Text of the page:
In the long run, a society's strength depends on the way that ordinary people voluntarily behave. Ordinary people matter because there are so many of them. Voluntary behavior matters because it's hard to supervise everyone all the time. The Pyramids of Egypt, the Great Wall of China, the giant Siberian dams - those all show that certain brute-force accomplishments are possible under centrally controlled, involuntary systems. But societies are more likely to be successful over the years, more likely to satisfy their people's physical and spiritual needs, if they can entice rather than force people to act in useful ways. Anyone who has compared daily life in Japan or England with that in Colombia or Nigeria understands the point. Things are easier for everyone when people voluntarily obey the traffic laws, pay their taxes, wait their turn, behave more or less honestly even when there's no immediate risk of being caught. In warfare, commanders like Captain Queeg, who rule by intimidation and monitor every maneuver from the top, have sometimes won battles and even wars. But from the German blitzkrieg to Asian guerrilla struggles, the most adaptable forces, and the most effective, man for man, have been those in which soldiers and subcommanders understood the objective and could be trusted to work toward it on their own.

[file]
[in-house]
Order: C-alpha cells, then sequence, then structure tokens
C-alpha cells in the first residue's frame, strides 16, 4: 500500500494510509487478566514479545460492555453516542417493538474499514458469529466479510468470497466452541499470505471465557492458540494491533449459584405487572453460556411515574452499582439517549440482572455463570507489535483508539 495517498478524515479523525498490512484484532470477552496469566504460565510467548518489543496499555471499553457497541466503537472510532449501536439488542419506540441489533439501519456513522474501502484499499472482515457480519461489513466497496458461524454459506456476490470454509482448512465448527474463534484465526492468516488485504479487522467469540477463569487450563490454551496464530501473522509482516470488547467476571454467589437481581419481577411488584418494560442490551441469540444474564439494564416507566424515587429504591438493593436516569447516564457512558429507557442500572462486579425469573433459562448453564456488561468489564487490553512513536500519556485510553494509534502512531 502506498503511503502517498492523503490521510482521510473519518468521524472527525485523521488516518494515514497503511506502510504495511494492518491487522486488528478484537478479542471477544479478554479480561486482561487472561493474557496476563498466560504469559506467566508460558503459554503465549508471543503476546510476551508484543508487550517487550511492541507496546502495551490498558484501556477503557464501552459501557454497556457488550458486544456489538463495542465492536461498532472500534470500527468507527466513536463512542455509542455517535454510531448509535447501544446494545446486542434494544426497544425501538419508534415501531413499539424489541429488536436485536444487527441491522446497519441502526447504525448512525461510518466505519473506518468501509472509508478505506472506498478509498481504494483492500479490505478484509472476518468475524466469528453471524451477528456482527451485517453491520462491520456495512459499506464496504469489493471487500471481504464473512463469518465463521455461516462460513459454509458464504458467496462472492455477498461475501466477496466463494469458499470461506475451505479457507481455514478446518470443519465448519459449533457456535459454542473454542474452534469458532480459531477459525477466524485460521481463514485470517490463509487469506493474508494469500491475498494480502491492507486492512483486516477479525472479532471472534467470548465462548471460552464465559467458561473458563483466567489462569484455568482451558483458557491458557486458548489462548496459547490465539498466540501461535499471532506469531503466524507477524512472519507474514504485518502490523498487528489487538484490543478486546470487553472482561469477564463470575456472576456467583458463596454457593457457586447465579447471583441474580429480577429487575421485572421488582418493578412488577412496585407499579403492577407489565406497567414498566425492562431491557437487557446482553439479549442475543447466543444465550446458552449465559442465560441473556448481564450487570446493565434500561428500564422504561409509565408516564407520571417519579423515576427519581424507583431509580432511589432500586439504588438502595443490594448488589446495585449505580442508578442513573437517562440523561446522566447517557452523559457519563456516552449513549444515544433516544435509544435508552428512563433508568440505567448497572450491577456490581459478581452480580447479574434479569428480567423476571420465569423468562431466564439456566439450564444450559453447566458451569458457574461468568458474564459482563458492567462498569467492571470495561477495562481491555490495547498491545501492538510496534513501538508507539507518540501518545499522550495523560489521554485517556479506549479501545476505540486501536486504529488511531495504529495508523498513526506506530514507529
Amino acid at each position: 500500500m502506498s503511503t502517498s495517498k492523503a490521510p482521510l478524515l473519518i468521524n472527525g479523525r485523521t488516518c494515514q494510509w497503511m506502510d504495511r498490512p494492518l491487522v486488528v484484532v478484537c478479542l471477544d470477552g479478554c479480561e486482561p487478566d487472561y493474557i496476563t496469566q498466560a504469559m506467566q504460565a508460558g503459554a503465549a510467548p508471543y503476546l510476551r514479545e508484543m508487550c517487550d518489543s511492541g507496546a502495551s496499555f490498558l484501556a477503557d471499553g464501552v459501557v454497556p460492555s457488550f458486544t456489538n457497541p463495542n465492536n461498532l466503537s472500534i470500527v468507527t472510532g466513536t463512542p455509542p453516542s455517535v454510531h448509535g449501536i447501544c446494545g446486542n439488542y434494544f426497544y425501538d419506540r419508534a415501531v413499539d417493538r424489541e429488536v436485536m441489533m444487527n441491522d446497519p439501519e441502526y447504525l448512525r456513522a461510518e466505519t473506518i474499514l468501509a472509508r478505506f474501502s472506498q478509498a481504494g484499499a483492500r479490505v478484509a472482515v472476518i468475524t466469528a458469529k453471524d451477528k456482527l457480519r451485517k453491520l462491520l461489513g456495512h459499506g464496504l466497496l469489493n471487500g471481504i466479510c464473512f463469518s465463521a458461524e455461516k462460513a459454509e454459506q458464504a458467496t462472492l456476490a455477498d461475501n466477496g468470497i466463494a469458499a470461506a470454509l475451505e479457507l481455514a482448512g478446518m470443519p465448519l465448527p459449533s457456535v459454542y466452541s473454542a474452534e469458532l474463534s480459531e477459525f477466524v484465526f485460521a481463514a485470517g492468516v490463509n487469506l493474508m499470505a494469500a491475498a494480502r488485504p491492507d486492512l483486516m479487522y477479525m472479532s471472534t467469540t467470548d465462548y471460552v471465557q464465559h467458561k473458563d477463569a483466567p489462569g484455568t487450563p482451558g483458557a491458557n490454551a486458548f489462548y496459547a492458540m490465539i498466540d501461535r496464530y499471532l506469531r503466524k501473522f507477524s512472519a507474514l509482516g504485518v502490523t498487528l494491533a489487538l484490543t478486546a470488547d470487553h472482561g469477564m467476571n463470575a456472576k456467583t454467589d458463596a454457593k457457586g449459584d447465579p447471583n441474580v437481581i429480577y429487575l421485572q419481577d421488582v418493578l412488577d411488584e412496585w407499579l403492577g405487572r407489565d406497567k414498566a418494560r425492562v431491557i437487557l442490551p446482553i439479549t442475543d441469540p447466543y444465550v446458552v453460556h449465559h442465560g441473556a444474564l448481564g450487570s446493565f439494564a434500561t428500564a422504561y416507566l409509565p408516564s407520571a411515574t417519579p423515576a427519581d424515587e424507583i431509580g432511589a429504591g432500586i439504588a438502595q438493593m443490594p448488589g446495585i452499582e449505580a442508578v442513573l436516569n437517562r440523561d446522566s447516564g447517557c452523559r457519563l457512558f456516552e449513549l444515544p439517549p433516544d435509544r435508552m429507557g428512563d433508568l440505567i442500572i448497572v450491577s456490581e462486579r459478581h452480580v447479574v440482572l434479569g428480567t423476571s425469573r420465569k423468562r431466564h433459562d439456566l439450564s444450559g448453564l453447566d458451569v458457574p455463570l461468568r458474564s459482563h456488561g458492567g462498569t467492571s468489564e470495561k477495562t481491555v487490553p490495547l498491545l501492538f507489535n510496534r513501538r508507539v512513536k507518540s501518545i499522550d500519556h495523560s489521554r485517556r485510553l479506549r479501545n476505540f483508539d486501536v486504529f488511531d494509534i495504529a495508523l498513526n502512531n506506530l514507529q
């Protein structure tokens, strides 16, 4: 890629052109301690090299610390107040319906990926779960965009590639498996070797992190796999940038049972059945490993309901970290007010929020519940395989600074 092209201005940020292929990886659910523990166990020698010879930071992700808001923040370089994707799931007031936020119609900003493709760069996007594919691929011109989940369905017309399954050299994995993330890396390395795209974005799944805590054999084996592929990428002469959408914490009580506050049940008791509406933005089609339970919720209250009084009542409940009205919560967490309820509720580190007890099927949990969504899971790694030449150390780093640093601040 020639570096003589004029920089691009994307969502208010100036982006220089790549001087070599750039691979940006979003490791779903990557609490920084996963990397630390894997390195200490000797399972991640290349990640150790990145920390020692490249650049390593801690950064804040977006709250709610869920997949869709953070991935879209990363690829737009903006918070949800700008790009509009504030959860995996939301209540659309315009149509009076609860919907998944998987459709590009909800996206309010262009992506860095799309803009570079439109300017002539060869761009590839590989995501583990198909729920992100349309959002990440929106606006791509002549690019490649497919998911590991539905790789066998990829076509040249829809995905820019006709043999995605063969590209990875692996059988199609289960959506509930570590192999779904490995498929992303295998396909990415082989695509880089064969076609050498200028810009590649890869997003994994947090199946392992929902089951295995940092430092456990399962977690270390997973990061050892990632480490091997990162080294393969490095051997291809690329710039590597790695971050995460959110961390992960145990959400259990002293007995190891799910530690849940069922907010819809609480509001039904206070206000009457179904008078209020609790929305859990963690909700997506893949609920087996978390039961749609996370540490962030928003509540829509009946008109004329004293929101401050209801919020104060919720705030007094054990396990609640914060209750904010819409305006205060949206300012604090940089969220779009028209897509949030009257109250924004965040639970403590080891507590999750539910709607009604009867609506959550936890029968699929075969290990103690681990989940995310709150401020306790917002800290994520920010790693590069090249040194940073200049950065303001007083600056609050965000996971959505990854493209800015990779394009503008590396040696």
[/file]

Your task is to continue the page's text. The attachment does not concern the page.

- From More Like Us: Making America Great Again by James Fallows (1989)